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    Growing Your Own And Growing Social Cohesion? A Study of the Social and Civic Dividends of Urban Agriculture (UA) Initiatives: Dublin and Belfast


    Kettle (Healy), Patricia (2015) Growing Your Own And Growing Social Cohesion? A Study of the Social and Civic Dividends of Urban Agriculture (UA) Initiatives: Dublin and Belfast. PhD thesis, National University of Ireland Maynooth.

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    Abstract

    This study explores the social and civic dividends of allotment gardening in two diverse urban contexts: Dublin, Ireland and Belfast, Northern Ireland. Traditionally, allotments were associated with older men and lower socio-economic groups. A demonstrable rise in urban agriculture (UA) initiatives in recent years has seen a significant shift in the traditional demographics engaging in practice. Those investing are increasingly younger, from the middle classes, and include more and more women. Drawing on empirical investigations in both cities between 2011- 2013, this thesis argues that the revival of the urban allotment represents a form of resistance to the dis-embedding processes associated with post-modern lifestyles. Urban gardening represents an explicit attempt by urban dwellers to (re)connect with traditional forms of knowledge, the land, and practice. UA enables urban dwellers to (re)connect with others, (re)generate a sense of community, and to restore a sense of belonging in the city. The rise in demand for UA in Belfast also represents an explicit attempt by urban dwellers to engage in bridge-building across the community divide, ameliorate residual ethno-religious/national divisions in the city and transcend the politicization of everyday urban life. Indeed, in both cities, allotment gardening creates a form of social levelling that contributes to social integration and localised forms of social cohesion. The study develops an innovative typology of allotment gardeners, and introduces the concepts of agrarian habitus and aspirational habitus to explain the complex relationships between ecological goals and beliefs and actual cultivation practices. An extensive archive of photographs is drawn upon to illustrate the physical, social, ecological and aesthetic dimensions of allotment gardening. Finally, the study makes a number of recommendations for how policy makers might better integrate UA practices into everyday life in the city.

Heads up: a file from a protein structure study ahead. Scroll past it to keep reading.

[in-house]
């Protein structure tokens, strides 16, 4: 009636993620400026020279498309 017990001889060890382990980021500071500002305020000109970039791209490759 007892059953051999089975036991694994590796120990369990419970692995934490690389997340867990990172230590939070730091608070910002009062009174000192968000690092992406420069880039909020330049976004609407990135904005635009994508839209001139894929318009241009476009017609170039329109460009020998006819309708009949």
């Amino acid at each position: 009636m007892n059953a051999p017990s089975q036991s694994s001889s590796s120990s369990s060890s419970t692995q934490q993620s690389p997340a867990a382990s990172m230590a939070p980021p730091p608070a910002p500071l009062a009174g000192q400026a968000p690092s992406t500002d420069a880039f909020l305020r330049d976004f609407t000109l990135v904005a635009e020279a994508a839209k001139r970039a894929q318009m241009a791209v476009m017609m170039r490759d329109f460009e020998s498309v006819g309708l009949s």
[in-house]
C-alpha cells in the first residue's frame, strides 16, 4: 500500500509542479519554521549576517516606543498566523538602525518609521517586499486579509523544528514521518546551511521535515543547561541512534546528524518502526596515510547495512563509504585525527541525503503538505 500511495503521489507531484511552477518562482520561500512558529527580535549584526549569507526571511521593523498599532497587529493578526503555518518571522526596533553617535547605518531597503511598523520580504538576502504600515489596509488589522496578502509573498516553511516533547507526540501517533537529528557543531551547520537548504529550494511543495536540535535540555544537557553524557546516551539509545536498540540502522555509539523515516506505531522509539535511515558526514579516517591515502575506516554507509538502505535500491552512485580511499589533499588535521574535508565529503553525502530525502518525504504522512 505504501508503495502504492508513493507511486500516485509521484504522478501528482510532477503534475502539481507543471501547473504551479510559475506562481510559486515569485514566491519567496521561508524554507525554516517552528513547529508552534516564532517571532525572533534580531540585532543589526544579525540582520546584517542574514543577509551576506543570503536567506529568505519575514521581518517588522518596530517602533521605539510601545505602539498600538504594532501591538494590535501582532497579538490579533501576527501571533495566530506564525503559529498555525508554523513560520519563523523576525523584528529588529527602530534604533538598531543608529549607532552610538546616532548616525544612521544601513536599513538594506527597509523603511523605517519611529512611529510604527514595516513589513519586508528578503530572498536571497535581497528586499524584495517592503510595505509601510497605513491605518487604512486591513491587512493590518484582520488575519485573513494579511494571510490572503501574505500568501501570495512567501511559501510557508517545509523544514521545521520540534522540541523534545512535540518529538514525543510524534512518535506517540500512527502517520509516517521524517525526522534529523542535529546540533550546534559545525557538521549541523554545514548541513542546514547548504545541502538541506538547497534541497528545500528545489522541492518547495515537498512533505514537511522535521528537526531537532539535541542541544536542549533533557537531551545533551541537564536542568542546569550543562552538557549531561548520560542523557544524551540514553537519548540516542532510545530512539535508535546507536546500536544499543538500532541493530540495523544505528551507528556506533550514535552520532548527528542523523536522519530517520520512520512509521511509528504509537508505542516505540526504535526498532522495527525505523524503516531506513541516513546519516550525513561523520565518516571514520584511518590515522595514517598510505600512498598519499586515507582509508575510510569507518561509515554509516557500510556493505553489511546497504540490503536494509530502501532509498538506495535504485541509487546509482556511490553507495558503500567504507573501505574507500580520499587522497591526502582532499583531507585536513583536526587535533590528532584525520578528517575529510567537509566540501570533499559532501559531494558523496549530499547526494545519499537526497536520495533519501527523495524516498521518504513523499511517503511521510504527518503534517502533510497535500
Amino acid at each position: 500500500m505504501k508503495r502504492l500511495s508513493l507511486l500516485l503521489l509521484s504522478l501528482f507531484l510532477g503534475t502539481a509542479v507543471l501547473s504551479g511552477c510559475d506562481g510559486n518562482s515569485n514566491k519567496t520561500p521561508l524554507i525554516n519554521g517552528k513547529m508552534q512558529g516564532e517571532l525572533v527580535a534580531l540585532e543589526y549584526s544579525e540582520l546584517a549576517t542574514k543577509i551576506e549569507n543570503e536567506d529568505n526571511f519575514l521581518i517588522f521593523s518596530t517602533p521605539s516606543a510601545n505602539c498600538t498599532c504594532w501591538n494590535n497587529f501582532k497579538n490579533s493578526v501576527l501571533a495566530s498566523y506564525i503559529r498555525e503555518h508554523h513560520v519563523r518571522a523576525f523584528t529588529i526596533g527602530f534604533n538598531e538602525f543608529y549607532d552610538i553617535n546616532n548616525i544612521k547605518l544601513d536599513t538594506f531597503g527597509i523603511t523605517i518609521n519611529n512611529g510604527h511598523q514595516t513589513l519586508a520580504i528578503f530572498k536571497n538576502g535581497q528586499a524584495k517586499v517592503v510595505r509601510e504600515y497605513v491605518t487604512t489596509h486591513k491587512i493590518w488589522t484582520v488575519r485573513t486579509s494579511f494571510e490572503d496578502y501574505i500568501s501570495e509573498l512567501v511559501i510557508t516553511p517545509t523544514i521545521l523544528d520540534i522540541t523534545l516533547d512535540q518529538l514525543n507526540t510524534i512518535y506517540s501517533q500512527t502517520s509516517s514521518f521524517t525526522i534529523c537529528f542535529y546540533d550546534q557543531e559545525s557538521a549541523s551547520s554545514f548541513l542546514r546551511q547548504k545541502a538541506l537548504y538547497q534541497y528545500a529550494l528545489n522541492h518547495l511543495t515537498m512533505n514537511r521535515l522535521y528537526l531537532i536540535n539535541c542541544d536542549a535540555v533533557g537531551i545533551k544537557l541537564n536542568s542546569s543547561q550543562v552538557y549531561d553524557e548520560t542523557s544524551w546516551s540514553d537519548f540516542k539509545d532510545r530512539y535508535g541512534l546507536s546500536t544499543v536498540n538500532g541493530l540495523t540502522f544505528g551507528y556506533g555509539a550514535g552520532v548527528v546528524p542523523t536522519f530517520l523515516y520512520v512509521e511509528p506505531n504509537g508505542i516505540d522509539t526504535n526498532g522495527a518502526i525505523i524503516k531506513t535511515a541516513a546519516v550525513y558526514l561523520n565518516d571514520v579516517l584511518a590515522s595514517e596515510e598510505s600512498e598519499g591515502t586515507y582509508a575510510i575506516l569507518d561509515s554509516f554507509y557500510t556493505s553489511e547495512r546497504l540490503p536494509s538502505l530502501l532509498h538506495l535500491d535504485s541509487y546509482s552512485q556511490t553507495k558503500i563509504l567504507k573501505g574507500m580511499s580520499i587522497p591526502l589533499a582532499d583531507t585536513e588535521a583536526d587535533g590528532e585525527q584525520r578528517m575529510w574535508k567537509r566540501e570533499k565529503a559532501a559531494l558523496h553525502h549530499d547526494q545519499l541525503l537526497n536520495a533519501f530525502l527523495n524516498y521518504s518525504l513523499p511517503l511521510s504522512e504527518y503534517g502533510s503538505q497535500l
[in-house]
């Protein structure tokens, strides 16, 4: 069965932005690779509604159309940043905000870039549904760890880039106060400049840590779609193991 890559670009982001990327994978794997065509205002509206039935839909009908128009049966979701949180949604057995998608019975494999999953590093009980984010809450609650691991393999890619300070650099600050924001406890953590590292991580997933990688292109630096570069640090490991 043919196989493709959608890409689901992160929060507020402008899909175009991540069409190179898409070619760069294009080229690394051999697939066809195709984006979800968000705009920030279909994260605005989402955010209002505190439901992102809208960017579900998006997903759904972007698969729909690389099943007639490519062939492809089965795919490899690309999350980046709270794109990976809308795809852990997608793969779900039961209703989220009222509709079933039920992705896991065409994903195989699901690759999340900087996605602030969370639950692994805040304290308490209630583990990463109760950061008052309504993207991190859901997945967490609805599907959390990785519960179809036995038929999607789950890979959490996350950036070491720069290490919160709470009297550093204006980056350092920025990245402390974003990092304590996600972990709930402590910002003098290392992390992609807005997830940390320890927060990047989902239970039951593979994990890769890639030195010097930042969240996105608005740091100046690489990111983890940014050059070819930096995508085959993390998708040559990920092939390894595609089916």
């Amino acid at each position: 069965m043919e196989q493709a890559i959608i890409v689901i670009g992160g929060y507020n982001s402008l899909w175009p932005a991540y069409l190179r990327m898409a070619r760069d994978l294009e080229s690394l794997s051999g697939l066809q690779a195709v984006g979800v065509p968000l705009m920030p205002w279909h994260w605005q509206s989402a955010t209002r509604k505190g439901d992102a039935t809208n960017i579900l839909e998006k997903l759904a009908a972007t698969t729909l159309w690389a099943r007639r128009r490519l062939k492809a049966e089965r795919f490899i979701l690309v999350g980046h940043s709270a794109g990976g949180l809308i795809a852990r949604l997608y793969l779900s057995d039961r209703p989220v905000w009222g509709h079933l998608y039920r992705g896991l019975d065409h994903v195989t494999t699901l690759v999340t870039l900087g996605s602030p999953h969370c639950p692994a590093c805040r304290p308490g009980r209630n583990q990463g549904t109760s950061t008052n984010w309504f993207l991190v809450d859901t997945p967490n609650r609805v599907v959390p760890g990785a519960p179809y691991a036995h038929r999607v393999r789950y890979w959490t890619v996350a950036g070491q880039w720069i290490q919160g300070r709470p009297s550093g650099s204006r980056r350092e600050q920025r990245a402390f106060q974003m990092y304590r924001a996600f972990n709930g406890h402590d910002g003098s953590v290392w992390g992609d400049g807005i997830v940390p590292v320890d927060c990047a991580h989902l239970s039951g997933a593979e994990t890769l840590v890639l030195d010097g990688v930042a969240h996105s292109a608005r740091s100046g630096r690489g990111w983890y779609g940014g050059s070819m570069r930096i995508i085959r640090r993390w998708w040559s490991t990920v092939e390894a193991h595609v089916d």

Item Type: Thesis (PhD)
    Keywords: Urban Agriculture; Dis-embedding; Re-embedding; Belonging; Politics of Place; Civil Interfacing; Social Integration; Social Cohesion;
    Academic Unit: Faculty of Social Sciences > Sociology
    Item ID: 7725
    Depositing User: IR eTheses
    Date Deposited: 11 Jan 2017 16:32
    URI:

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